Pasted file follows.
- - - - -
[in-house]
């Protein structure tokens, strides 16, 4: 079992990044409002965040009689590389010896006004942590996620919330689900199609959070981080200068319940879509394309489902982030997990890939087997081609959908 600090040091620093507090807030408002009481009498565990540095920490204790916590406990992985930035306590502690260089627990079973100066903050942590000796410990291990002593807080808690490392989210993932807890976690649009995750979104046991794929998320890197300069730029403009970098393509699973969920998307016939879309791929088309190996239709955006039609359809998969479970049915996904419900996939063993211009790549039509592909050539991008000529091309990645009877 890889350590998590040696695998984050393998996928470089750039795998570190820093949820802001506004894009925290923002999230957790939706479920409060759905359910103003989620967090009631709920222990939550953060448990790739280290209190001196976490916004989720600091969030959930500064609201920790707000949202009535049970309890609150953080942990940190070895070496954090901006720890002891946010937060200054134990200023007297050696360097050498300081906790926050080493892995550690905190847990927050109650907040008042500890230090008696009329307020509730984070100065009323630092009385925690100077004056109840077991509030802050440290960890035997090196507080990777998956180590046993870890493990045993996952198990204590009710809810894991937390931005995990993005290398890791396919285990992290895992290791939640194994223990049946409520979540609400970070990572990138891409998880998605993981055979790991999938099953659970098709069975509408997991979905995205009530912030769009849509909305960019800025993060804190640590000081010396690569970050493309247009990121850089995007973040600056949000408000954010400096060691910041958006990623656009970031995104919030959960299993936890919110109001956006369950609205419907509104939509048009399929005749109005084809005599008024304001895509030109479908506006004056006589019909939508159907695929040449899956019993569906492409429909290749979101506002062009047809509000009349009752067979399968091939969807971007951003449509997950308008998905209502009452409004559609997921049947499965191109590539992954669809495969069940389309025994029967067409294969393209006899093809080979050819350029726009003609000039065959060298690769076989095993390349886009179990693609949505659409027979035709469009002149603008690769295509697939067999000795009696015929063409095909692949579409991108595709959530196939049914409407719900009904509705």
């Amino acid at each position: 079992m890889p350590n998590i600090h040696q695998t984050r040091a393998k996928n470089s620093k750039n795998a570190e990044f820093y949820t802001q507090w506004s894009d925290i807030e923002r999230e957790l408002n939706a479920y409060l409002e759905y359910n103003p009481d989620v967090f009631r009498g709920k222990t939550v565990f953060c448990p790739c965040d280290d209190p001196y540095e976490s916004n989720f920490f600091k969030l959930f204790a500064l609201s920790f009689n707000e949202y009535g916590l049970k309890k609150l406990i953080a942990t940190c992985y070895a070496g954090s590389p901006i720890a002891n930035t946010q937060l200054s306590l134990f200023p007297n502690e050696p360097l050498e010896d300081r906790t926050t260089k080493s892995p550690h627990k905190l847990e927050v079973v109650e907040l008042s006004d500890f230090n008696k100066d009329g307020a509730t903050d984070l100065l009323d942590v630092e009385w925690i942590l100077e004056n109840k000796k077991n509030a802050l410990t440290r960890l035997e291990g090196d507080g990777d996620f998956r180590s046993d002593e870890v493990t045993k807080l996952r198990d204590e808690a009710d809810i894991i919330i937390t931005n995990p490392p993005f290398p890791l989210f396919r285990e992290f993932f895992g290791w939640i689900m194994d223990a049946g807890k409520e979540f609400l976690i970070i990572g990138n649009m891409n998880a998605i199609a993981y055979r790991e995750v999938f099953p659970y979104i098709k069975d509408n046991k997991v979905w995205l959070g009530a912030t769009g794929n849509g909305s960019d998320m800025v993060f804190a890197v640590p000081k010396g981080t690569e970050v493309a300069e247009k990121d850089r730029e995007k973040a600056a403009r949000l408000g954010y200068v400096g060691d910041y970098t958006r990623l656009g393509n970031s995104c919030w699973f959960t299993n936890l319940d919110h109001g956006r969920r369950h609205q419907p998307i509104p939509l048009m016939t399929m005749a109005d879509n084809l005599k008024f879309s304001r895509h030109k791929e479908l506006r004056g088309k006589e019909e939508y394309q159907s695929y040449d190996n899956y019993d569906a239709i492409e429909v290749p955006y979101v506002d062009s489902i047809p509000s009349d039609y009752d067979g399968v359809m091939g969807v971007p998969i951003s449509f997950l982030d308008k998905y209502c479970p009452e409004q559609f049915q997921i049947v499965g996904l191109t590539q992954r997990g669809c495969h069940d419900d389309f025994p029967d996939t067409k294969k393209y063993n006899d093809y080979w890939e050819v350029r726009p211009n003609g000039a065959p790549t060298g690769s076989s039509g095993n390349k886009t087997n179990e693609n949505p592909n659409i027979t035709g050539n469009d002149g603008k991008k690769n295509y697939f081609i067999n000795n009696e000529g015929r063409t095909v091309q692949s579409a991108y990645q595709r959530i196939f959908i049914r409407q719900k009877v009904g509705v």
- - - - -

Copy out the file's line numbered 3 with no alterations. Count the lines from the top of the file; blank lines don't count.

């Amino acid at each position: 079992m890889p350590n998590i600090h040696q695998t984050r040091a393998k996928n470089s620093k750039n795998a570190e990044f820093y949820t802001q507090w506004s894009d925290i807030e923002r999230e957790l408002n939706a479920y409060l409002e759905y359910n103003p009481d989620v967090f009631r009498g709920k222990t939550v565990f953060c448990p790739c965040d280290d209190p001196y540095e976490s916004n989720f920490f600091k969030l959930f204790a500064l609201s920790f009689n707000e949202y009535g916590l049970k309890k609150l406990i953080a942990t940190c992985y070895a070496g954090s590389p901006i720890a002891n930035t946010q937060l200054s306590l134990f200023p007297n502690e050696p360097l050498e010896d300081r906790t926050t260089k080493s892995p550690h627990k905190l847990e927050v079973v109650e907040l008042s006004d500890f230090n008696k100066d009329g307020a509730t903050d984070l100065l009323d942590v630092e009385w925690i942590l100077e004056n109840k000796k077991n509030a802050l410990t440290r960890l035997e291990g090196d507080g990777d996620f998956r180590s046993d002593e870890v493990t045993k807080l996952r198990d204590e808690a009710d809810i894991i919330i937390t931005n995990p490392p993005f290398p890791l989210f396919r285990e992290f993932f895992g290791w939640i689900m194994d223990a049946g807890k409520e979540f609400l976690i970070i990572g990138n649009m891409n998880a998605i199609a993981y055979r790991e995750v999938f099953p659970y979104i098709k069975d509408n046991k997991v979905w995205l959070g009530a912030t769009g794929n849509g909305s960019d998320m800025v993060f804190a890197v640590p000081k010396g981080t690569e970050v493309a300069e247009k990121d850089r730029e995007k973040a600056a403009r949000l408000g954010y200068v400096g060691d910041y970098t958006r990623l656009g393509n970031s995104c919030w699973f959960t299993n936890l319940d919110h109001g956006r969920r369950h609205q419907p998307i509104p939509l048009m016939t399929m005749a109005d879509n084809l005599k008024f879309s304001r895509h030109k791929e479908l506006r004056g088309k006589e019909e939508y394309q159907s695929y040449d190996n899956y019993d569906a239709i492409e429909v290749p955006y979101v506002d062009s489902i047809p509000s009349d039609y009752d067979g399968v359809m091939g969807v971007p998969i951003s449509f997950l982030d308008k998905y209502c479970p009452e409004q559609f049915q997921i049947v499965g996904l191109t590539q992954r997990g669809c495969h069940d419900d389309f025994p029967d996939t067409k294969k393209y063993n006899d093809y080979w890939e050819v350029r726009p211009n003609g000039a065959p790549t060298g690769s076989s039509g095993n390349k886009t087997n179990e693609n949505p592909n659409i027979t035709g050539n469009d002149g603008k991008k690769n295509y697939f081609i067999n000795n009696e000529g015929r063409t095909v091309q692949s579409a991108y990645q595709r959530i196939f959908i049914r409407q719900k009877v009904g509705v």